Wholly and exclusively

By Tolley
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The following Owner-Managed Businesses guidance note by Tolley provides comprehensive and up to date tax information covering:

  • Wholly and exclusively
  • The basic principles
  • Matters of law
  • Distinguishing facts
  • Remoteness principle
  • Duality of purpose
  • Earning profit
  • Deciding whether expenditure passes the wholly and exclusively test

For both income tax and corporation tax purposes, one of the fundamental conditions for tax relief is that expenditure is incurred ‘wholly and exclusively’ for the purposes of the trade, profession or vocation (henceforth just ‘trade’). References to CTA 2009 apply for companies and references to ITTOIA 2005 apply for sole traders and partnerships. However, they both derive from ICTA 1988, so case law is applicable to corporation tax and income tax equally.

CTA 2009, s 54; ITTOIA 2005, s 34

While the legislative basis for this is brief, it is a complex issue and there is a significant body of case law devoted to determining what is exactly meant by the term. Consequently, HMRC manuals devote a significant number of pages to the subject. See BIM37000–BIM38600 for the scope of HMRC’s reference on this subject.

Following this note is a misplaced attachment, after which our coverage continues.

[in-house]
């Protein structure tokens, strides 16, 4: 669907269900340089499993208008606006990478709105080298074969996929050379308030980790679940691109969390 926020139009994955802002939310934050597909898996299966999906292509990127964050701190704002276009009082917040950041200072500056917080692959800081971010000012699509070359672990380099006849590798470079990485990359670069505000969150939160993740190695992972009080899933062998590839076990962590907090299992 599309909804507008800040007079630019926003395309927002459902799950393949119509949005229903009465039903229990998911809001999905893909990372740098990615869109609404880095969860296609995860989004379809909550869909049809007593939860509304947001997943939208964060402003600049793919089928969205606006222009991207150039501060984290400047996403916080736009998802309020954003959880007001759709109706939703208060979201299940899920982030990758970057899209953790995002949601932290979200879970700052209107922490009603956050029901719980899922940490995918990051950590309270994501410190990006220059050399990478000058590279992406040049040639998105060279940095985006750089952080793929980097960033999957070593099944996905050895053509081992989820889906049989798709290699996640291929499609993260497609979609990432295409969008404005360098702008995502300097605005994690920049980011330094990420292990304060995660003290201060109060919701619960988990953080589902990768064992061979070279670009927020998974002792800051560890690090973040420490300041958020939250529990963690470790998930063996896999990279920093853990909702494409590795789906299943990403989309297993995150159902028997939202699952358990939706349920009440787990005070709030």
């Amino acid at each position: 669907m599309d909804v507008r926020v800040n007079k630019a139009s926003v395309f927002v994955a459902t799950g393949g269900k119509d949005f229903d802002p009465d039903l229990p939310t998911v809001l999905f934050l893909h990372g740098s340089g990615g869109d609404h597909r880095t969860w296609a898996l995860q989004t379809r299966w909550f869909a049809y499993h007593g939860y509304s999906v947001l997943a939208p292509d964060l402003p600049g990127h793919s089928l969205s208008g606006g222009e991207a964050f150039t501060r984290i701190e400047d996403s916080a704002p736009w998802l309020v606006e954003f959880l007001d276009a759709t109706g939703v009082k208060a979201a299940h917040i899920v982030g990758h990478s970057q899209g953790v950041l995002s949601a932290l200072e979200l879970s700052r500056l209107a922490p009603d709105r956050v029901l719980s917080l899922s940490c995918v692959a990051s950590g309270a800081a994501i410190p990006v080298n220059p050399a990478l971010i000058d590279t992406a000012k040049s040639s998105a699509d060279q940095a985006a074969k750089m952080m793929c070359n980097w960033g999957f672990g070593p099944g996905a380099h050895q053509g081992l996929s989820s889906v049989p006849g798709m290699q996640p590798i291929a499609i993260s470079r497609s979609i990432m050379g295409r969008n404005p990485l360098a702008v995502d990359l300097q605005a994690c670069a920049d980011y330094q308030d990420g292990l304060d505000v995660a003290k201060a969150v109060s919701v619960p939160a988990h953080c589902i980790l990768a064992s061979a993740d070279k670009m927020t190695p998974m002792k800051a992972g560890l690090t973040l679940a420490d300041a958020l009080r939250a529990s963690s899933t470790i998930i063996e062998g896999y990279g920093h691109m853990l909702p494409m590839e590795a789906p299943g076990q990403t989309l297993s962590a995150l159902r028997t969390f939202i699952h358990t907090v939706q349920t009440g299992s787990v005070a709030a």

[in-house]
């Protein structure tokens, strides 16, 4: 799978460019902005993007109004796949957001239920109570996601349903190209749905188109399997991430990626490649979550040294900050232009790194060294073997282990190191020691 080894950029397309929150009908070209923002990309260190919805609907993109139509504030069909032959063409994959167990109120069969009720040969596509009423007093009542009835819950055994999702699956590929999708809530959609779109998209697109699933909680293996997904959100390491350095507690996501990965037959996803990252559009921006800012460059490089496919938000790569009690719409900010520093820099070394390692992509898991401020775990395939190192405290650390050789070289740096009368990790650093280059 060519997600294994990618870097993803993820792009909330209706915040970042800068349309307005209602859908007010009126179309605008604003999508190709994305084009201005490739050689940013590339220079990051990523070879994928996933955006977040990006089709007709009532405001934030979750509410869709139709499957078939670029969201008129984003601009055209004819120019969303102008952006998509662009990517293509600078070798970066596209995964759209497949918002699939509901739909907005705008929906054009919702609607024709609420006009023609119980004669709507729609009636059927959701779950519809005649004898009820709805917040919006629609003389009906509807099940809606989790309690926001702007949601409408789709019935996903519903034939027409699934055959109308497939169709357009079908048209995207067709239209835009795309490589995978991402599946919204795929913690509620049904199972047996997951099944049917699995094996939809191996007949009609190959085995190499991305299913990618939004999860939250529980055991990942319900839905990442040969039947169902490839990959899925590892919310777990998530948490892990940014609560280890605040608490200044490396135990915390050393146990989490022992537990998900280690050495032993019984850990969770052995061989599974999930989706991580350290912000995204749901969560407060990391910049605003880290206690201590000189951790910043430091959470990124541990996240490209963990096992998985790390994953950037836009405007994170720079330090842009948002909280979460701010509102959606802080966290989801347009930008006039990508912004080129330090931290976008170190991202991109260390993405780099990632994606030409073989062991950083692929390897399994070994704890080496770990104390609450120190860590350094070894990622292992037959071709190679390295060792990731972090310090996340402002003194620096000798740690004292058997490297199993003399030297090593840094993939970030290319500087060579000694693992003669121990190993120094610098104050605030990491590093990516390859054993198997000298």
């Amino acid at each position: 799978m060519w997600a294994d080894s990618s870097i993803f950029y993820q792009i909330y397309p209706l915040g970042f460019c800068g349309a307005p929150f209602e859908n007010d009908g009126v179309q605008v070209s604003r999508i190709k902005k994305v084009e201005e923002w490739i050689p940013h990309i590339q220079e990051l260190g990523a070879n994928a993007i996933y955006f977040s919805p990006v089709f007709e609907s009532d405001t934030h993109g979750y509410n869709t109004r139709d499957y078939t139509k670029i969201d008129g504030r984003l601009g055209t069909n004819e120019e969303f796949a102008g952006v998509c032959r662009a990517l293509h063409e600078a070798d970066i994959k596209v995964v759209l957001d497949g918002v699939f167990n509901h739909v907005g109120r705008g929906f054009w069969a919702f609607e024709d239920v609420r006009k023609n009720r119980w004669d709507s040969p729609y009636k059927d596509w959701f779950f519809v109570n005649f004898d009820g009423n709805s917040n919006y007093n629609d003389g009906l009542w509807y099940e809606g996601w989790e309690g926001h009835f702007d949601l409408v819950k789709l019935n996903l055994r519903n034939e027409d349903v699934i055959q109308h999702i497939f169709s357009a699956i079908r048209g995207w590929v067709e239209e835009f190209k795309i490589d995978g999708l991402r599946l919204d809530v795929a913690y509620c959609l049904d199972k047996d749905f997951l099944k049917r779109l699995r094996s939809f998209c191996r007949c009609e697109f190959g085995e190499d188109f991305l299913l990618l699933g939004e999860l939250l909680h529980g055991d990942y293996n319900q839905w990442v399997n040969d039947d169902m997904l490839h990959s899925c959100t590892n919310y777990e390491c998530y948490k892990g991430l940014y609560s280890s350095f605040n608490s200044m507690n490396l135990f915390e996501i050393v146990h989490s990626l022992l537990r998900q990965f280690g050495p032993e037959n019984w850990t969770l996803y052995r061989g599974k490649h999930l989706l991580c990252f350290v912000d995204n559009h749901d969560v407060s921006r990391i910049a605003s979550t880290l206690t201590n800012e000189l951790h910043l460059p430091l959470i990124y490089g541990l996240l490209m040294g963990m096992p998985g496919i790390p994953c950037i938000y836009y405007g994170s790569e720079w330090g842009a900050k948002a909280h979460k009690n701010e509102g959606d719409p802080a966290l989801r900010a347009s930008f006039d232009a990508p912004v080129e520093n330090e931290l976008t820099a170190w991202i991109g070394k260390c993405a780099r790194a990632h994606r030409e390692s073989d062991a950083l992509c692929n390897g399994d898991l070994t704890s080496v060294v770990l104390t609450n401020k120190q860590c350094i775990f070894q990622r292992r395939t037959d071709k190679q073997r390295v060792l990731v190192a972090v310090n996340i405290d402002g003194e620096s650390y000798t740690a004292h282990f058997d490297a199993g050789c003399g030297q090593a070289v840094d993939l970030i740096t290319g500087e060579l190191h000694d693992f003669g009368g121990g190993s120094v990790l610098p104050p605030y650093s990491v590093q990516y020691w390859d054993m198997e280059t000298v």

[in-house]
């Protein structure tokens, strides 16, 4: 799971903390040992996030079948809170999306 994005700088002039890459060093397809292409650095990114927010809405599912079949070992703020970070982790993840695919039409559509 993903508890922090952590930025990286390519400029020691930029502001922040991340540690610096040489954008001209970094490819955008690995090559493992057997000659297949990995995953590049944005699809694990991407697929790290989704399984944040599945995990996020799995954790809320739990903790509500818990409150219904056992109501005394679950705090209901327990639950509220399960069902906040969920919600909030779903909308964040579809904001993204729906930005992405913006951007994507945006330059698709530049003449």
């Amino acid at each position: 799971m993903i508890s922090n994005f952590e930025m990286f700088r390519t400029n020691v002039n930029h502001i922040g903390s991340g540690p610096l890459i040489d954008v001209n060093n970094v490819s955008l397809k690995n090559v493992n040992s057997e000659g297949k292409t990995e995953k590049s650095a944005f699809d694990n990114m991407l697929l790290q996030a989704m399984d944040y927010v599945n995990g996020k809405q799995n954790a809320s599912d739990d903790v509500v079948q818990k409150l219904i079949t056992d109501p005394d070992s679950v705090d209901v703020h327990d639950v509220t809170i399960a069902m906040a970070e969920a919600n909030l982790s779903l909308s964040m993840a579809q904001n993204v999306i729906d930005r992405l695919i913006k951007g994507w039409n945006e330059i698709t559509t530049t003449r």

This guidance note discusses the broad principles, key cases and how to approach determining whether an expense is allowable. See also Simon’s Taxes B2.315–B2.324 (subscription sensitive).

The basic principles

The ‘wholly and exclusively’ test can only be satisfied if the taxpayer’s sole purpose in incurring the expenditure is for the purposes of his trade. There are two questions in determining if this is the case, one of law and one of fact.

The question of law is whether expenditure is capable of being incurred for the sole purpose of the trade.

The question of fact is whether expenditure is used for the sole purpose of the trade.

These two questions determine firstly whether any deduction is allowed for tax purposes and, secondly, how much deduction is allowable.

BIM37035

Further to this there are specific principles or tests which are applied in assisting decisions as to whether expenditure is in fact used for the sole purpose of the trade. These are:

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